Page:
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Wensum: Fakenham writer Jim Harding discusses his disappointment in neglect of former grammar school site

In this week’s column, Fakenham writer Jim Harding discusses his disappointment in the neglect of a former grammar school…

For years now I’ve been in some despair at the state of the former grammar school site on Wells Road.

I pass that way regularly when I attend classes at the Sports Centre and its condition never fails to depress me.

A recent photo taken of the driveway of the former grammar school
A recent photo taken of the driveway of the former grammar school

Neglect doesn’t take long to dominate a place and the school which had such a major impact on so many lives is now a sad spectacle on the northern edge of the town.

The grounds used to be kept in very neat condition thanks to the attention they received and the tennis courts were enviable centres for the playing of grass-court tennis, the only ones locally available.

Now any grass on show is overgrown and untidy. I spent some years teaching P.E in Fakenham and counted myself fortunate to have found somewhere that seemed to me to be in some sort of time warp, a reminder from my viewpoint of my old school, Woking grammar, down to the south of London.

My appointment here was deemed temporary but the longer I survived along with the school, the more I got to thinking that maybe, just maybe, this would go on for years to come.

It was a pipe dream, of course, and inevitably the old grammar was abandoned and following conjunction with the former Lancastrian school at the northern end of Field Lane a new school emerged.

Initially, the combination had its share of teething troubles. Both staff and pupils clung on to some sort of territorial factor so that having to change from one site to the other for lessons or teaching became a “moaning” issue which refused to go away.

With the appointment of a new head, Lee Muston, change was bound to follow and did so in no uncertain terms.

I recall with some clarity the dressing down that staff received along with the arrival of Mr Muston. He reminded us all in no uncertain terms that, regardless of the two sites, we were definitely one school and needed to pull together and set an example.

This did not happen overnight but thanks to his authority soon became a reality.

Fakenham Academy thus emerged and seems to have settled very well into an acknowledged place of learning. Former grammar teachers still clung to the thought that “their” school might continue to play a part in the whole scheme of things.

But the decline in its use and the closure of the swimming pool, such a vital amenity for both school and town, signalled otherwise. Rumours spread about what might happen to the place as it slowly marked time and was allowed to run down.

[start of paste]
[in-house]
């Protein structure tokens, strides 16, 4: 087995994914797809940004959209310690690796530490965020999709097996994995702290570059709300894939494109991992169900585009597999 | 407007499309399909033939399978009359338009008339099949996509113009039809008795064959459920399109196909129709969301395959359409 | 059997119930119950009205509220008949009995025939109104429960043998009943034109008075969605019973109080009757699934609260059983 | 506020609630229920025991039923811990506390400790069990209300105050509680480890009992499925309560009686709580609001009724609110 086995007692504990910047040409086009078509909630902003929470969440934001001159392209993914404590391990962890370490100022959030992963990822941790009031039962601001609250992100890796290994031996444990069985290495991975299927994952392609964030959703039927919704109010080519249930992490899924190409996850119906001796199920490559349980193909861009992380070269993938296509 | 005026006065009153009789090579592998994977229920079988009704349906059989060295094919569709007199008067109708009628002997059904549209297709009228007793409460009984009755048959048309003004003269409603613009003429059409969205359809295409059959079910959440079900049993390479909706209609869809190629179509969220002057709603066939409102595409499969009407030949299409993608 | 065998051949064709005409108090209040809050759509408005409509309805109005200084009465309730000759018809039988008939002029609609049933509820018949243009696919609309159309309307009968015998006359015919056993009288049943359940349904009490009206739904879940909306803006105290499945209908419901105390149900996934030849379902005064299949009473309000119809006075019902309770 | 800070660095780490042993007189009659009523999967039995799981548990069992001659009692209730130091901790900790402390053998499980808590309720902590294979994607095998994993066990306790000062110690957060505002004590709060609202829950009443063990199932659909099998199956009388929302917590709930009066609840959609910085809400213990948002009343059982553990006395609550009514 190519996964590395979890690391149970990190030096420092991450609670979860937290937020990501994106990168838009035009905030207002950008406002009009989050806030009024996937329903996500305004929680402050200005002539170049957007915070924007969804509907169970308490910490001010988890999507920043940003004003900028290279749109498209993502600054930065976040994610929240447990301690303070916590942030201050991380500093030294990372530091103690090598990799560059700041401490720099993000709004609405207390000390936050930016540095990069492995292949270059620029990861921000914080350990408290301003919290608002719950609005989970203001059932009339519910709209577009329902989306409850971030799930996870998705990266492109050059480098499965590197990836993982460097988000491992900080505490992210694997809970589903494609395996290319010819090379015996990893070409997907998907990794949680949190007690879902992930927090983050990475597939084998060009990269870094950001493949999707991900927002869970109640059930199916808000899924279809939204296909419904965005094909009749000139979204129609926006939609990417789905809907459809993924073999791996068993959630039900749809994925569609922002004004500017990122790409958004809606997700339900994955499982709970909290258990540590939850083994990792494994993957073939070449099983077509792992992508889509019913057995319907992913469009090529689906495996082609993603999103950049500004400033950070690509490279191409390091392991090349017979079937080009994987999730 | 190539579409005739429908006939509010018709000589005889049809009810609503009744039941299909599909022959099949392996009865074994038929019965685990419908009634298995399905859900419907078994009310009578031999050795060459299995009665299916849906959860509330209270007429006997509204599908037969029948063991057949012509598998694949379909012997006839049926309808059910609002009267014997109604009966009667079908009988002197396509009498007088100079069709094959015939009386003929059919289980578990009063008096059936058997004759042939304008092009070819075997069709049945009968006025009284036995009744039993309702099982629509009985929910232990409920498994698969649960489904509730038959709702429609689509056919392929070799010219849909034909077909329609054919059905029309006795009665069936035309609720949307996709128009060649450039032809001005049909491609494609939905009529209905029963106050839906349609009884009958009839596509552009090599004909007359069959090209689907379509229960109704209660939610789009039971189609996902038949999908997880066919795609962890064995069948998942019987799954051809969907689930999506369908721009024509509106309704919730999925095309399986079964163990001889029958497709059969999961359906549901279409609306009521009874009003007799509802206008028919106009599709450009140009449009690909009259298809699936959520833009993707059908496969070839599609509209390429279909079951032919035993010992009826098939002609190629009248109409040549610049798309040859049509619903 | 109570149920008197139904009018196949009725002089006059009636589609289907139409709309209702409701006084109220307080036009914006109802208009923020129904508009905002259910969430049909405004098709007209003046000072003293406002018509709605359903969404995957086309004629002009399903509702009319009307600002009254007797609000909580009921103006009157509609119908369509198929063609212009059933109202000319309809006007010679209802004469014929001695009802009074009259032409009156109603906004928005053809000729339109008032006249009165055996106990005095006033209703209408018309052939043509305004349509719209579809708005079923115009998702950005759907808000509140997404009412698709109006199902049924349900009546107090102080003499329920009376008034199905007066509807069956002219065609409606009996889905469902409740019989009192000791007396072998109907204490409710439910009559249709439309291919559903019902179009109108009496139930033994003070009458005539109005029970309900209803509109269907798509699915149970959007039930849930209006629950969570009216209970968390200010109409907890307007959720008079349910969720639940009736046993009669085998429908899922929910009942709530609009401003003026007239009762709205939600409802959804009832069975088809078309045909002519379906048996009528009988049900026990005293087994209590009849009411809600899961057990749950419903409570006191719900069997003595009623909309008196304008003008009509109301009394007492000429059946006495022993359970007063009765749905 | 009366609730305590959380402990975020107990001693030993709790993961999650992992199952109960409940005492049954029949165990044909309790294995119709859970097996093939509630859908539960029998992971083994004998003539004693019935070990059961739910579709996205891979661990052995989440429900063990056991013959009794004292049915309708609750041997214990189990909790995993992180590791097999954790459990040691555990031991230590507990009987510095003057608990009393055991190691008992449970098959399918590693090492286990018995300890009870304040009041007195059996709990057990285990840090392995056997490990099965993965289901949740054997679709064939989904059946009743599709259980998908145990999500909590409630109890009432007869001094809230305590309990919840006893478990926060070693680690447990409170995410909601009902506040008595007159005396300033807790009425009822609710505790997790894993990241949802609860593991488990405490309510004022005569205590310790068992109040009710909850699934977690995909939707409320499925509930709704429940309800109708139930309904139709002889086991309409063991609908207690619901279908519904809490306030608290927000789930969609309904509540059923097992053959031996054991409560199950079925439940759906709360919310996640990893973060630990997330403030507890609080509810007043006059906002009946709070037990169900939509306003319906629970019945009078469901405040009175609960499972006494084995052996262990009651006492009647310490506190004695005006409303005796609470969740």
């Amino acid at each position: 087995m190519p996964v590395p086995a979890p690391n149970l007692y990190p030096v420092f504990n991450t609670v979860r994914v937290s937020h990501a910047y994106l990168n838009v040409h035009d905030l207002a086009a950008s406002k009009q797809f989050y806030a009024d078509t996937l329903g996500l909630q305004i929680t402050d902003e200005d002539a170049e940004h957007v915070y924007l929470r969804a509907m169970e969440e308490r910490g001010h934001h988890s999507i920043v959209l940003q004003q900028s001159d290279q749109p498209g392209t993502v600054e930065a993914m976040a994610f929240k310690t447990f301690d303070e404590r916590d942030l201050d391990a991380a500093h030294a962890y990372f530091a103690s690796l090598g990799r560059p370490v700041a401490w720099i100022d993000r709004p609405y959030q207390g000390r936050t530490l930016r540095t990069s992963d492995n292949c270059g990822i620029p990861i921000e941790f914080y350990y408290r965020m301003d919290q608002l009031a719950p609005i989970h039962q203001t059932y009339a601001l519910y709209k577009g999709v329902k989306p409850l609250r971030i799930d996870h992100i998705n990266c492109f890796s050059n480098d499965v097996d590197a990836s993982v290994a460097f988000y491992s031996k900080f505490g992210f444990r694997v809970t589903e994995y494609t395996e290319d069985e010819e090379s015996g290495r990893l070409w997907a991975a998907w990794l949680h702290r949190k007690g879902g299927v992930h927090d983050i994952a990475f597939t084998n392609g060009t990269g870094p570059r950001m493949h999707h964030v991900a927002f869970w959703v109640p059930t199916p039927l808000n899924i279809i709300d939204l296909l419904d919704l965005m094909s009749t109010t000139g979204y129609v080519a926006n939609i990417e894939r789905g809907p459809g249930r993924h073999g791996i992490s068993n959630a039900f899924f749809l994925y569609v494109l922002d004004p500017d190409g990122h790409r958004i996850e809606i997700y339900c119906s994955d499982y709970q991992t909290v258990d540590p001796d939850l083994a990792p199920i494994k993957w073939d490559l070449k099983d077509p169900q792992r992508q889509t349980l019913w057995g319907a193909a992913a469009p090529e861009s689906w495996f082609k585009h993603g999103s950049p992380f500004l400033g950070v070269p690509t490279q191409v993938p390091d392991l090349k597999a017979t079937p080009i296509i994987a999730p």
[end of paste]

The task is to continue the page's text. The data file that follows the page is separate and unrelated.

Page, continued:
Little direct action took place and with the arrival of the new Duke of Lancaster school, built on former grammar school grounds, the thought that this special education needs centre might have occupied the old grammar site itself quickly faded away.

It’s taken years, but the latest moves indicate that the grounds will be leased out to the Duke of Lancaster school so that it can positively use them in ways to be determined to educate its own pupils.

My hope, although I’ve long been absent from the territory, is that both the buildings and the grounds will be given a new lease of life and begin again to play an important role not just for young people, but maybe the wider community.

Anyway, the neglect factor will surely be overcome. We shall see what happens over the coming months.

I have not lost my love of football but having played in and managed teams both here and in Australia I do despair somewhat at the behaviour of some senior players.

Just recently I watched a match in which two Premiership players were substituted by their manager and was amazed at the reaction of them both.

Their anger was directed at inanimate objects like seats and water bottles which they kind of assaulted as if they were partly to blame. Apart from anything else, these sportsmen are role models for the thousands of supporters, many of them young, who adore their achievements on the pitch.

It’s unlikely that the players will be sanctioned which leaves the impression that “bad behaviour” is somehow acceptable.

And does the pulling of an opponent’s shirt as he skips past you deserve more than just a yellow card? I think a red would put a stop to such cheating which I never recall being part of football until recent years. Just a thought.

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